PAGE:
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April 13, 2014

Mystery Team

by Franz Patrick


Mystery Team (2009)
★ / ★★★★

Jason (Donald Glover), the master disguise, Duncan (D.C. Pierson), the boy genius, and Charlie (Dominic Dierkes), the strongest kid in town, have been solving mysteries since they were in the second grade. Back then, their parents and neighbors thought their play-acting was cute. But now that the trio are seniors in high school, just about everyone, especially their peers, considers them as weird. When a little girl (Daphne Ciccarelle) whose parents are recently murdered, comes up to their booth, Jason convinces his friends that finding the killer is an opportunity to prove to everyone that their detective skills are no joke.

Based on the screenplay by the three leads, “Mystery Team,” directed by Dan Eckman, is disarmingly charming during its first twenty minutes. There is something interesting about the contrast between eighteen-year-olds being so fixated on acting like children and a pinch of something quite dark possibly brewing in the suburbs. Aside from the kid with an affinity for cursing on the playground and hanging out in a strip club, the most amusing scenes involve adults who expect the detectives to understand their dirty jokes and hand gestures.

Miscommunication often leads to frustration and accidental clues, leading to the next scene of more sleuthing and questioning. The sequence that takes place in the strip club is executed brilliantly. Jason, Duncan, and Charlie have no idea what they are in for. Apparently, nor do we. Some doors that the young detectives open reveal jaw-dropping imagery, it is impossible not to let out a laugh or some expression of disgust—maybe even confusion. This is not a movie for children who relates to detective stories.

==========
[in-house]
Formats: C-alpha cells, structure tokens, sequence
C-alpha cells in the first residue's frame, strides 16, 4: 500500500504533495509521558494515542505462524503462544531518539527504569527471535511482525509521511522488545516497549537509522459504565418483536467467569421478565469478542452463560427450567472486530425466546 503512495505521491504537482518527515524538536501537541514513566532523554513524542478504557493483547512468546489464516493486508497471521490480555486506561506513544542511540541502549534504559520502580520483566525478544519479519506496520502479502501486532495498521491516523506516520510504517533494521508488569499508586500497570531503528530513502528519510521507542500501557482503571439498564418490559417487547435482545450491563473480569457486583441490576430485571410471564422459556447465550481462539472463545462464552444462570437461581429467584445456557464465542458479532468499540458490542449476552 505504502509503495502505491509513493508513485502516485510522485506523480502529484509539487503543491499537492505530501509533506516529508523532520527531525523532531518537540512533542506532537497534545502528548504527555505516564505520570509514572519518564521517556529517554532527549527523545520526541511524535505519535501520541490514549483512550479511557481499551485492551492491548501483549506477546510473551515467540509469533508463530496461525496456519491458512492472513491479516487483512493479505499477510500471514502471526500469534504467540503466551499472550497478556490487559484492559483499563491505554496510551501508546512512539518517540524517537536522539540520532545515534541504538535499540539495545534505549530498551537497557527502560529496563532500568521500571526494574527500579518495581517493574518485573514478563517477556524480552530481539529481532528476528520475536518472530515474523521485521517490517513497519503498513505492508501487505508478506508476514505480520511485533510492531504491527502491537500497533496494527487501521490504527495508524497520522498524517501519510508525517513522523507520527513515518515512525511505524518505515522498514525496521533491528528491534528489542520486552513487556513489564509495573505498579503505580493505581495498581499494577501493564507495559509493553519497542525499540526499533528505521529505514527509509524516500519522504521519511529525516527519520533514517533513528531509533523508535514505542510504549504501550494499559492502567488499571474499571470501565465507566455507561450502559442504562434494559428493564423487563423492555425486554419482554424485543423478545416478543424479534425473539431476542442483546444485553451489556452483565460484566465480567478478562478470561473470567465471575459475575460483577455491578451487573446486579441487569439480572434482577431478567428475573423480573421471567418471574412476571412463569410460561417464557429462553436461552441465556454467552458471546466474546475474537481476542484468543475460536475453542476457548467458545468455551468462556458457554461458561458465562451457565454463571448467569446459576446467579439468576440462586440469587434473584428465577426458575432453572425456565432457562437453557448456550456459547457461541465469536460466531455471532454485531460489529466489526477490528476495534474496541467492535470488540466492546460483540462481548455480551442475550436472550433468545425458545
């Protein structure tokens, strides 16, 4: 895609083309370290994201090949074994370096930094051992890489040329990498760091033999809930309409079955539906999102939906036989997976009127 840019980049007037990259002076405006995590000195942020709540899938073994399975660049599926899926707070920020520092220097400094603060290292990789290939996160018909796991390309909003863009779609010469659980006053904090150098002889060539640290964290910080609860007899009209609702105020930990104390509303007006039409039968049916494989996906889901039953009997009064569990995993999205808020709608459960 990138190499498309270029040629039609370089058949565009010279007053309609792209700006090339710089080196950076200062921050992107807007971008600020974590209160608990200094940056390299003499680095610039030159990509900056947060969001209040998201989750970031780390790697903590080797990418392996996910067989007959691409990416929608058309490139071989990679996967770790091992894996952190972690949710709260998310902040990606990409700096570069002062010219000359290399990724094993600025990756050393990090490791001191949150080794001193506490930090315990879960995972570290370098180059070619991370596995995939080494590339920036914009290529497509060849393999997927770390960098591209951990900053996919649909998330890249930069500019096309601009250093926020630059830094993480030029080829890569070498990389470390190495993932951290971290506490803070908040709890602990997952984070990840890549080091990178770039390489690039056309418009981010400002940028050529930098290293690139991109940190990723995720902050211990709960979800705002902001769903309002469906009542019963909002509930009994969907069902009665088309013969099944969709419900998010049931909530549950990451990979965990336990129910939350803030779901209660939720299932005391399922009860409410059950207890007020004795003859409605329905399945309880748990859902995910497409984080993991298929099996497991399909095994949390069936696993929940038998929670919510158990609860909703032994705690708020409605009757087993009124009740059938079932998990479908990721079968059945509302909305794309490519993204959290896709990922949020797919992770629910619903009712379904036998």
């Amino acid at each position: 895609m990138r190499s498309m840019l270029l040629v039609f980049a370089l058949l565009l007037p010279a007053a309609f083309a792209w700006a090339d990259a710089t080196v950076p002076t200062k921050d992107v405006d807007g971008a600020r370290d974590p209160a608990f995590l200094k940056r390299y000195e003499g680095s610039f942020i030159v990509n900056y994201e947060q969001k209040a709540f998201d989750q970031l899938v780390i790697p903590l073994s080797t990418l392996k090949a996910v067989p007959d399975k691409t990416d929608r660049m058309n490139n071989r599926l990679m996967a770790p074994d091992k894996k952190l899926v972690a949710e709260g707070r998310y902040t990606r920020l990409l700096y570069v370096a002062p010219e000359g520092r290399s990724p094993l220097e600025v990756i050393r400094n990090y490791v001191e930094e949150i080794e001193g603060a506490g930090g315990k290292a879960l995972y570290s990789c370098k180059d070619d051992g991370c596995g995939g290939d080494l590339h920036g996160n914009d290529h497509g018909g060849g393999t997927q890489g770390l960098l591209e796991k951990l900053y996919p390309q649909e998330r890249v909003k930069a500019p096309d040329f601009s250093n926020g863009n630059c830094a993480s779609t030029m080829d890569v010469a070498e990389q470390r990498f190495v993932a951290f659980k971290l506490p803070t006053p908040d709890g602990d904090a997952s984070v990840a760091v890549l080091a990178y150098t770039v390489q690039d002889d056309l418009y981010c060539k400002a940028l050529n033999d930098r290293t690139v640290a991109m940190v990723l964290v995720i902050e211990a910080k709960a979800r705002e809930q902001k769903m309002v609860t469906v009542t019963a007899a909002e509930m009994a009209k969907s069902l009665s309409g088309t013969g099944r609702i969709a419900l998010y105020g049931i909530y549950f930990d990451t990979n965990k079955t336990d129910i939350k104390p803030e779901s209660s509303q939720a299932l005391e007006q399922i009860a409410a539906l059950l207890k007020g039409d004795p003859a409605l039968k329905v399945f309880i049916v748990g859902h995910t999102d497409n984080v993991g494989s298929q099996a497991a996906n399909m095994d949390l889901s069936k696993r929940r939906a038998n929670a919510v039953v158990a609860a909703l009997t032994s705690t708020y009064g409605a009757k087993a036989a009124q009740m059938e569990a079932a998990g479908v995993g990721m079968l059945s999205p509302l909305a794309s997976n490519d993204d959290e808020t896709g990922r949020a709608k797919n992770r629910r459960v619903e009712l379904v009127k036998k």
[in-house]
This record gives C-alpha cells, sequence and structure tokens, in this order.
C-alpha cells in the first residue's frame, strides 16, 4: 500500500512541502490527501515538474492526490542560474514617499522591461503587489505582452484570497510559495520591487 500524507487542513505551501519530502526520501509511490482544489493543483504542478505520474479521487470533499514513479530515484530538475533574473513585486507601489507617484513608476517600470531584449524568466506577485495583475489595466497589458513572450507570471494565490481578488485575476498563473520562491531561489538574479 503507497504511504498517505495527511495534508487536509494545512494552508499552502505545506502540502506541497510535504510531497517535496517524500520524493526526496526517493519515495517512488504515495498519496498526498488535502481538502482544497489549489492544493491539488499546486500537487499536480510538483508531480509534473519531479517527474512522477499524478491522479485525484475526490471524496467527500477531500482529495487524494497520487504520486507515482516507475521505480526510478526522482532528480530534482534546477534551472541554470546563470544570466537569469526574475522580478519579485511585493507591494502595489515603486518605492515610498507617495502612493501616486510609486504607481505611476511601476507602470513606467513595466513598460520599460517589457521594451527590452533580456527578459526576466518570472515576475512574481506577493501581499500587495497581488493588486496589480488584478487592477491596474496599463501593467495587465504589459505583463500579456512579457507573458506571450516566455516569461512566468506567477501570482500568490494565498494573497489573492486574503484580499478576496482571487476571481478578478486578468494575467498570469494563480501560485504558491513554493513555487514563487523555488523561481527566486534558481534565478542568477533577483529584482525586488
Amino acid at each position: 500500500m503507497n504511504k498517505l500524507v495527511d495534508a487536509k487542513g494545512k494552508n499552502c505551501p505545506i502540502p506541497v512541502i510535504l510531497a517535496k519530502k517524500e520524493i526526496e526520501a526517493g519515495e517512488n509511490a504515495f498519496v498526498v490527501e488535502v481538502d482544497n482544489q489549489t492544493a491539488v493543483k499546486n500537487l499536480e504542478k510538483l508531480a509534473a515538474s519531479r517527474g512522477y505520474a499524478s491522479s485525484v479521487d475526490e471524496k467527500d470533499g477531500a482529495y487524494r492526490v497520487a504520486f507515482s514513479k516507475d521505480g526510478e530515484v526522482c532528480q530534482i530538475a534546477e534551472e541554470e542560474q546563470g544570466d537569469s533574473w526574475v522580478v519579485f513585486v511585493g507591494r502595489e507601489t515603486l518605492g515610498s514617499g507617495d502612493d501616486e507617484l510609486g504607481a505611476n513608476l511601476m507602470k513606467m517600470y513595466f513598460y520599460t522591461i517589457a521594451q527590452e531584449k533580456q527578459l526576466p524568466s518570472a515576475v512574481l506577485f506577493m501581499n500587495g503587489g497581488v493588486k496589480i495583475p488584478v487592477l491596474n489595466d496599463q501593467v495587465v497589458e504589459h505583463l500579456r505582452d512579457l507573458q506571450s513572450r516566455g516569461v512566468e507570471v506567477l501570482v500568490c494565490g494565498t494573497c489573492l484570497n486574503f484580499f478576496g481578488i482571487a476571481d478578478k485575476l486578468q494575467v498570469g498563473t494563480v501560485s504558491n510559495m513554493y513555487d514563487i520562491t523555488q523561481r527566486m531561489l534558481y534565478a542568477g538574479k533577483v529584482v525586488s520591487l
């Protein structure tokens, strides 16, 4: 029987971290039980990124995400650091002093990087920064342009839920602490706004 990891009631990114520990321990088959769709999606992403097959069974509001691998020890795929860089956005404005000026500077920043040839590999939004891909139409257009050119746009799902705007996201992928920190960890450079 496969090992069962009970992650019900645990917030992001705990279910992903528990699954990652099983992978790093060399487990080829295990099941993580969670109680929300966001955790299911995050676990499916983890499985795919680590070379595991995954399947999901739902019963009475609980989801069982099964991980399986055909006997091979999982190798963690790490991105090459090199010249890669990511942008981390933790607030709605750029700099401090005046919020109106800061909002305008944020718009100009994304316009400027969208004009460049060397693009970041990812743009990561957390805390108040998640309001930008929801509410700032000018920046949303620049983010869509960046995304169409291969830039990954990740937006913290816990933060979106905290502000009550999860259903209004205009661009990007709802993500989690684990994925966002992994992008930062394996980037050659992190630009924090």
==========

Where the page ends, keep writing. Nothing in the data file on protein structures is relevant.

However, the pacing eventually begins to slow down as if the material has run out of ideas. Instead of focusing on the mystery and providing us twists and turns, Jason starts to develop feelings for Kelly (Audrey Plaza), the little girl’s older sister, and Jason’s fear of losing his friends after high school. Kelly is deathly boring. When she is not pouting, she milks how big her eyes are yet there remains a blankness to them. Her parents just died yet she is more mercurial than devastated. If anything, it would have made sense for her to be really angry. I was at a loss as to what Jason sees in her.

Moreover, Jason’s attachment to his friends is introduced later in the picture but the subplot feels completely out of place. There is no weight in their arguments involving going to college and giving up detective work. Although the three central characters act like kids, if they were able to clearly articulate their thoughts like young adults beyond their years, the contrast between their appearance and words could have added much needed depth to the screenplay, thereby grabbing the audience’s attention and making us think that the story is more than just solving a mystery—that this particular case is special not because it is their first murder mystery but because it is possibly their last.

Instead, the whole thing comes across silly and inconsequential. The reconciliation scene is expected but it is so uninspired. Ultimately, I got the impression that the material is simply burning minutes which is tantamount to stealing our valuable time. Maybe the Mystery Team should have looked into that crime.

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